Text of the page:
Ellis Island Resources for the Family Historian 9/23/10

 
“Mama arrived with 4 year old Martha gripping her hand tightly.  She said she looked feverishly around for Papa, and spotted him across the room.  She ran to meet him and gave him a kiss, which she normally would never have done in public!”
 
That was the scene my Grandma described as Louise and Gustaf reunited near a wooden column outside the Registry Room at Ellis Island aptly known as “The Kissing Post.”  Many public displays of affection took place there after long journeys across the ocean.
 
Approximately 12 million immigrants were processed through Ellis Island between 1892 and 1954.  It seems like only yesterday that the long dilapidated buildings were finally restored and reopened to the public.  They have become one of the most popular tourist destinations in New York City, welcoming over 35 million visitors to date.
 
This month marks the 20th Anniversary of the Immigration Museum at Ellis Island which first opened on September 10, 1990.
 
According to a recent Ellis Island press release , “Just half a mile from the Statue of Liberty in New York Harbor, the museum’s exhibits highlight the growth of America during the peak immigration years of 1880-1924. The galleries illustrate the Ellis Island immigrant reception process, the immigrants’ arrival and settlement throughout the United States and feature their “Treasures From Home” – the cherished personal objects, photographs and papers they brought with them from their homelands. And the American Immigrant Wall of Honor® celebrates the immigrant experience with the inscription of the names of over 700,000 individuals and families who have been honored by their descendants.”
Of special note is the Ellis Island Oral History Archive, which was created by the Foundation and contains the reminiscences of over 1700 individuals who either immigrated through or worked at Ellis Island during its heyday as the country’s largest immigration processing center.   If you are lucky enough to visit in person, you can listen to excerpts from these oral histories through the museum’s popular audio tour.  You’ll walk the corridors vividly reliving the immigrant experience as if you were a “new arrival.”
 
If an in-person trip is not on your horizon any time soon, don’t fret.  More than 1,700 first-hand life story audio recordings of Ellis Island immigrants are now available online for the first time free at Ancestry.com.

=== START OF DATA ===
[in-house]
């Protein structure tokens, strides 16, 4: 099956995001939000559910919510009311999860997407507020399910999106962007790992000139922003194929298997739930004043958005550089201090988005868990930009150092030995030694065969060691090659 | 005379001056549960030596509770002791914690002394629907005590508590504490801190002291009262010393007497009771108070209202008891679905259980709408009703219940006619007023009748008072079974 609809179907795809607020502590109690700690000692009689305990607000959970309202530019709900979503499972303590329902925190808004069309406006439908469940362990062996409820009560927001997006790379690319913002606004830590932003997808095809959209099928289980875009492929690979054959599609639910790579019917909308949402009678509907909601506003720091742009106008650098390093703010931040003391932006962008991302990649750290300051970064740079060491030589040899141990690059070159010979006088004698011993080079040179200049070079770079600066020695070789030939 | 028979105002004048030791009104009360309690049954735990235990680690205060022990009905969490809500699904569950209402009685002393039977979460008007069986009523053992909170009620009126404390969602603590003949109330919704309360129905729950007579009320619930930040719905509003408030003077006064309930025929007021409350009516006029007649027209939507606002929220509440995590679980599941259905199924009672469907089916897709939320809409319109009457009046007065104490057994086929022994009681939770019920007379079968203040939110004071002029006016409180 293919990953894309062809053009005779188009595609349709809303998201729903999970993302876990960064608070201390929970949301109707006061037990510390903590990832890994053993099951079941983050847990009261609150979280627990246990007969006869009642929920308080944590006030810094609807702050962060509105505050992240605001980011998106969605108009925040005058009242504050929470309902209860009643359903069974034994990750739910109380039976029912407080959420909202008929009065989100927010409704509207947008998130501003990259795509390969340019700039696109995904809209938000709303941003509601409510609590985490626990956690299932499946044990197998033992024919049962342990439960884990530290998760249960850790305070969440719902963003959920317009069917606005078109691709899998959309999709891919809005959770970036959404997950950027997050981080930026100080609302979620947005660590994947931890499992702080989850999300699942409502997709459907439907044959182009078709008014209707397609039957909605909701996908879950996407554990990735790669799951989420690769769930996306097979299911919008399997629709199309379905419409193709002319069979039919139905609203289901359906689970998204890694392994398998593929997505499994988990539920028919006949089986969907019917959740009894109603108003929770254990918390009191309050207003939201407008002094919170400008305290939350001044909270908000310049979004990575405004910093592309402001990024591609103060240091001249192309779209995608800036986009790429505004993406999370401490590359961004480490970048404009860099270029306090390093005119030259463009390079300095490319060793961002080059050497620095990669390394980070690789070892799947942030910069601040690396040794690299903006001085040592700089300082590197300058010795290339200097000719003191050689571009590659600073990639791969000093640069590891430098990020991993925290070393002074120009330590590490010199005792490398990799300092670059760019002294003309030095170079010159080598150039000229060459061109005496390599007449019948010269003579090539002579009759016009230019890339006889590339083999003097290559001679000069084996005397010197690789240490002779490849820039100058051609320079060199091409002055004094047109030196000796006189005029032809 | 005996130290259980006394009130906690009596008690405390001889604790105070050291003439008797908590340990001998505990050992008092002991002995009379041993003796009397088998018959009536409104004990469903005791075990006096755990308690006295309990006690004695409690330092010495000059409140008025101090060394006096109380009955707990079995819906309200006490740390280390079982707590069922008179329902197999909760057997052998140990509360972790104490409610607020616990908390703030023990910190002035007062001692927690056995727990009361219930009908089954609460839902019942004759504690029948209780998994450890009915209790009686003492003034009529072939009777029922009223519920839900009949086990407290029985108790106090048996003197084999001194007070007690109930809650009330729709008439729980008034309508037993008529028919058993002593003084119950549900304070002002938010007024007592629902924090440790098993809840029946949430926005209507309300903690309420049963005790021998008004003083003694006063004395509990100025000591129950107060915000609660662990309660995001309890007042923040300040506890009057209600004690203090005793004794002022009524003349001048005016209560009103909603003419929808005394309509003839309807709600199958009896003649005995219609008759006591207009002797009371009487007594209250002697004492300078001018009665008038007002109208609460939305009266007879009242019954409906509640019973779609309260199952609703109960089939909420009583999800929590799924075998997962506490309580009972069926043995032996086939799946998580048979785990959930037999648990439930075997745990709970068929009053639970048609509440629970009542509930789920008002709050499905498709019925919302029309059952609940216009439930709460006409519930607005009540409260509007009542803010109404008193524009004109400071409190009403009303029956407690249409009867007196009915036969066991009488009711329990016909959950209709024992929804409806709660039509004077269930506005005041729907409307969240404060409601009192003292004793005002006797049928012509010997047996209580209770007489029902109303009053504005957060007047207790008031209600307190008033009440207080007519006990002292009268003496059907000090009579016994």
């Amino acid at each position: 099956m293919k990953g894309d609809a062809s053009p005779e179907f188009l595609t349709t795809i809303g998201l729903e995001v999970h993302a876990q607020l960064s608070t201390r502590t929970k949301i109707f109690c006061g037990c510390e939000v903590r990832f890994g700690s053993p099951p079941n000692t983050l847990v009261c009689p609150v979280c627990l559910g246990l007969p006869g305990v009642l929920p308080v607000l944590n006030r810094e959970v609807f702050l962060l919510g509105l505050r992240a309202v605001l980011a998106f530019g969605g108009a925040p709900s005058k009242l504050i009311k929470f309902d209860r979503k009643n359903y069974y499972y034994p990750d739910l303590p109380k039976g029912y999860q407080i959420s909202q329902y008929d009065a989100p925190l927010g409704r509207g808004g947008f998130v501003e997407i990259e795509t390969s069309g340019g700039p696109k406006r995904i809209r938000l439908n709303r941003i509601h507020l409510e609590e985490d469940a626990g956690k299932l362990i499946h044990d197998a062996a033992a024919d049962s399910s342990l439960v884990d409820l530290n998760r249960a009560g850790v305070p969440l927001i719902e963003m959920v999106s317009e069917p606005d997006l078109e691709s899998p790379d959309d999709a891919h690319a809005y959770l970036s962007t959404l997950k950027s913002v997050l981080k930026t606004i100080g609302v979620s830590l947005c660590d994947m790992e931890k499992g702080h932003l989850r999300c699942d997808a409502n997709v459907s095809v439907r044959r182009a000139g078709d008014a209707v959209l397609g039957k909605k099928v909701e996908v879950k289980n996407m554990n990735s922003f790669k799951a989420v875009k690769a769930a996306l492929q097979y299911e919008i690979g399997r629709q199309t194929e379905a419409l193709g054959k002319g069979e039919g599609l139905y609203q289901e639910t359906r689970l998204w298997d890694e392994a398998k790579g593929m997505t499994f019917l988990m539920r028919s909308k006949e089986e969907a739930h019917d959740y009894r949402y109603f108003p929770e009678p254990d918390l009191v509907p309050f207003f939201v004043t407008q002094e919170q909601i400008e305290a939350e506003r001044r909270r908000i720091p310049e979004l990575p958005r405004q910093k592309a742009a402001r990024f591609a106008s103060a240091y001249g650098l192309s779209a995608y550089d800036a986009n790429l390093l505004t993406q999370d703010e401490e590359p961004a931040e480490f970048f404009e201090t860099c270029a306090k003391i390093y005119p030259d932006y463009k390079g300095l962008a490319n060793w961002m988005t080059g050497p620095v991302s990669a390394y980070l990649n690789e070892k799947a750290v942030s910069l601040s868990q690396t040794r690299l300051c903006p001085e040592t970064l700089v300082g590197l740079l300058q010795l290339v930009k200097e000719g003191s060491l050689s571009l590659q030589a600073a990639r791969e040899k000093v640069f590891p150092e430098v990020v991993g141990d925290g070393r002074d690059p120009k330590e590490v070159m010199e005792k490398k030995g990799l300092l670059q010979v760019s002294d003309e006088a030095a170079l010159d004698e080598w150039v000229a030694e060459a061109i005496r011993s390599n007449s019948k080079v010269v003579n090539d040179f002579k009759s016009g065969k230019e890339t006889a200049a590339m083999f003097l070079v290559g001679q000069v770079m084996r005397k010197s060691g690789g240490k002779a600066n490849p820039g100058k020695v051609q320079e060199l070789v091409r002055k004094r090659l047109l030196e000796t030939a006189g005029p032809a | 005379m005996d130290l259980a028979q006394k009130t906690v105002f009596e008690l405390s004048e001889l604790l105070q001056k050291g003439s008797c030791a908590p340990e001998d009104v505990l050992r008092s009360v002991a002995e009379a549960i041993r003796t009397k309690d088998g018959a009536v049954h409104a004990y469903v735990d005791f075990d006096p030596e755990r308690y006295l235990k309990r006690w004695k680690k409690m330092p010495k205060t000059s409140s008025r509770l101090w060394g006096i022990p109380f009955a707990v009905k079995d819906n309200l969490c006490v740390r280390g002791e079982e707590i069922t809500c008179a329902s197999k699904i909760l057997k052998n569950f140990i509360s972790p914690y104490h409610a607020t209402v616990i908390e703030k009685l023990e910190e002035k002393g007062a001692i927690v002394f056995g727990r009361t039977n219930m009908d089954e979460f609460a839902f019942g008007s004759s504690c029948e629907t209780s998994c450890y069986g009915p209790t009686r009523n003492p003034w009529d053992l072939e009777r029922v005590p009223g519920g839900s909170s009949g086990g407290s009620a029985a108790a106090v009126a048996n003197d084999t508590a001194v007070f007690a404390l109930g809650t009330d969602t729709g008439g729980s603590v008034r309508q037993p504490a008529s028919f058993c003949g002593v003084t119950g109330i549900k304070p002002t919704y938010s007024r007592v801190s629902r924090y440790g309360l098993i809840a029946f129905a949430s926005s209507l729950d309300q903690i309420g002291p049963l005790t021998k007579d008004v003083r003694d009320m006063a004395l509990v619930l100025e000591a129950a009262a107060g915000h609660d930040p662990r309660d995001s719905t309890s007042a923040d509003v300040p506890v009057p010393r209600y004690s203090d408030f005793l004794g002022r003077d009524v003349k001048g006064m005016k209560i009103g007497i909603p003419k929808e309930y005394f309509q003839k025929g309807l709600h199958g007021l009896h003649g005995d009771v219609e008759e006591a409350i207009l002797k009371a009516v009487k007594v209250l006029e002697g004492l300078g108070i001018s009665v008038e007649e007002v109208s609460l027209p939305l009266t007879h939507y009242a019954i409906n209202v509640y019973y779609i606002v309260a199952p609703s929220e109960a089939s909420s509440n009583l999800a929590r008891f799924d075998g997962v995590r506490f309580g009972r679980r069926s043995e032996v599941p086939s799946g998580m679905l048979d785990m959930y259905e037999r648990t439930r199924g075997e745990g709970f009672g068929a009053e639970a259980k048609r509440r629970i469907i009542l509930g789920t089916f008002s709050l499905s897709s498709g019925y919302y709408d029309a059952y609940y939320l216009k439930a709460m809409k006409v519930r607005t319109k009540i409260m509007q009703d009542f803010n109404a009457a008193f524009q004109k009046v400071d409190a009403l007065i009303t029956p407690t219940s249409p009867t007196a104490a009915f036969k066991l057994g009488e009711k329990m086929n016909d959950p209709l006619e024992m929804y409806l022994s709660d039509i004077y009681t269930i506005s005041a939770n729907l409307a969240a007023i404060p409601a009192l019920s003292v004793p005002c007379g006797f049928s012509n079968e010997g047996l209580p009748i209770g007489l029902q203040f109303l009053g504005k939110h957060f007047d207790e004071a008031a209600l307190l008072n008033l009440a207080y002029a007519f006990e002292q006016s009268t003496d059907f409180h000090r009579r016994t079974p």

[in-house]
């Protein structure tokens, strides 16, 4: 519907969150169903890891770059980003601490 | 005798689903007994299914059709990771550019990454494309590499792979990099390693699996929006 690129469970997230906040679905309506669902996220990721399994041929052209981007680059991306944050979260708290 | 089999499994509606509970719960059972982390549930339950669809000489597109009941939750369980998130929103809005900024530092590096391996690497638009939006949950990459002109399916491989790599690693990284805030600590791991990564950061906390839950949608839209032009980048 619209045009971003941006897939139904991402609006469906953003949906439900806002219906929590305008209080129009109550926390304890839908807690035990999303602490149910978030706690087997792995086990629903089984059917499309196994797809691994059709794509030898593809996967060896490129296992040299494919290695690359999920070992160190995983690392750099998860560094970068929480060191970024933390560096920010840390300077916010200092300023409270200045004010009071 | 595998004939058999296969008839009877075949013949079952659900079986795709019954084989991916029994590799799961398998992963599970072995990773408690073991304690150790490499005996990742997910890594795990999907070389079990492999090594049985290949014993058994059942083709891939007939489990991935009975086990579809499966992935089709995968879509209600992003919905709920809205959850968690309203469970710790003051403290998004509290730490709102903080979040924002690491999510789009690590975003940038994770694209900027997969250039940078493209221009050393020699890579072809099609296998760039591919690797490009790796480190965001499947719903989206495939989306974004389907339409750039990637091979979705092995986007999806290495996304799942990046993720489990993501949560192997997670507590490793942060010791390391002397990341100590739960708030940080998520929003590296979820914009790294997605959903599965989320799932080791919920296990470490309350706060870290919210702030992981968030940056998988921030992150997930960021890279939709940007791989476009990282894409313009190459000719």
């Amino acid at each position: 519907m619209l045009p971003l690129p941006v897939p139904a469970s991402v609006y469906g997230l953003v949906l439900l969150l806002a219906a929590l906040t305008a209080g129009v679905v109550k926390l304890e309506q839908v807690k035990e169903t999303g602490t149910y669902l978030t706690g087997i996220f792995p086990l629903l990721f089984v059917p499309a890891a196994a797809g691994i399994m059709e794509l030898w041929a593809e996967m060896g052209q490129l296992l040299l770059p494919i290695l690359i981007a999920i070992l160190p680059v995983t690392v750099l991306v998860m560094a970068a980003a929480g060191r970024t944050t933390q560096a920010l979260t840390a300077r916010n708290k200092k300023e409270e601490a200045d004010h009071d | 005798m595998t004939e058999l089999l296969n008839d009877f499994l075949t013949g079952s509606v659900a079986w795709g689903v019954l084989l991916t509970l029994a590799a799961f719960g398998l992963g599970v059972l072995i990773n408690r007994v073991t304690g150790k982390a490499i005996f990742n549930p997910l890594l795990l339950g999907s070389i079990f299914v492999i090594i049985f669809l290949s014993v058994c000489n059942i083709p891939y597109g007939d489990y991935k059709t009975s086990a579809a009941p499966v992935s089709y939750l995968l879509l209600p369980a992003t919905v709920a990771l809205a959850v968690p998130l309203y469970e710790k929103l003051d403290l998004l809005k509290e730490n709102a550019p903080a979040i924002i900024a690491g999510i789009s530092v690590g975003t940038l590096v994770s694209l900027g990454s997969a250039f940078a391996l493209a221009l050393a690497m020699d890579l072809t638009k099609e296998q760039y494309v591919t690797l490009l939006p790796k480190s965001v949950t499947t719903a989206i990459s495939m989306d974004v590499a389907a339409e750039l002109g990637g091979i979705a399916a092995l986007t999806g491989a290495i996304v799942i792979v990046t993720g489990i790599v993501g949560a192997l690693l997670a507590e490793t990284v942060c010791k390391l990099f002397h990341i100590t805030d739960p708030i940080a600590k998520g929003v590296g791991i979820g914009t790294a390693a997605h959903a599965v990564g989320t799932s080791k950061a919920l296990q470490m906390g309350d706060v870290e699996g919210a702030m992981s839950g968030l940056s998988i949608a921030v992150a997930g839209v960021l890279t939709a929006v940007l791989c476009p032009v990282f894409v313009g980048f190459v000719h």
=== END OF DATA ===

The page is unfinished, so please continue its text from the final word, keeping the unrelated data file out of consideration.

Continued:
“As immigrants created new lives in the U.S., the stories of their homelands and their remarkable journeys to America were often lost,” said Christopher Tracy, senior vice president of global content for Ancestry.com.  “We are thrilled to offer people the opportunity to hear the voices of their ancestors sharing stories of their lives.”
 
The oral histories were originally recorded by the National Park Service starting in the 1970s, and contain first-hand accounts recalling the lives these immigrants left behind, their reasons for leaving and their incredible and often-trying journeys to America.  In addition to oral histories from immigrants, the collection also includes recordings from former Ellis Island/Statue of Liberty workers, and military personnel who were stationed on Ellis Island.
 
“To our family it is important that we in the U.S. know the origin of the people who came to this country, settled here and made it what it is today. It makes us very proud to know that our mother was part of this,” said Yvonne Rumac, daughter of oral history participant Estelle Belford, who immigrated to the United States from Romania via Ellis Island in 1905.
 
And if you are interested in learning more about your own immigrant ancestors here are some resources for you:
 
Ancestry boasts the world’s largest online collection of U.S. immigration records. www.ancestry.com/immigration.
(Comprised of more than 170 million records, the Ancestry.com U.S. Immigration Collection includes lists of passengers who immigrated by ship to America between 1820 and 1960, including those who came through Ellis Island; more than 7 million citizenship and naturalization records; border crossings, passport applications and more to help reconstruct our ancestors’ journeys and early lives in America. Ancestry.com has also added nearly 2 million new U.S. naturalization record indexes.)
 
The FamilySearch Wiki
A brain trust of some of the best researchers out there, the FamilySearch Wiki allows you to search on keywords to learn more about a vast array of topics including immigration.  Much of the information comes from the experts who work at the Family History Library in Salt Lake City.  You get the benefit of their immigration research knowledge from the comfort of your own home.
 
https://wiki.familysearch.org/en/Main_Page  Then search for the records themselves on the free FamilySearch Beta website
 
Stephen P. Morse’s One Step Pages
If your search at the EllisIsland.org website doesn’t retrieve your ancestors head on over to Stephen Morse’s One Step Pages.  There you will find  dozens of links to search resources including the Ellis Island Gold Form for arrivals between 1892 and 1924.  Even the folks at Ellis Island refer researchers to Morse’s site.  Listen to my interview with Stephen Morse on Genealogy Gems Podcast episode #10
 
Family History: Genealogy Made Easy Podcast Episodes on Immigration and Naturalizaton
Genealogist Steve Danko covers immigration and naturalization in depth in episodes 29, 30, and 31.  Steve even offers up some little known tips about deciphering some of the crytic notes researchers often find on passenger lists.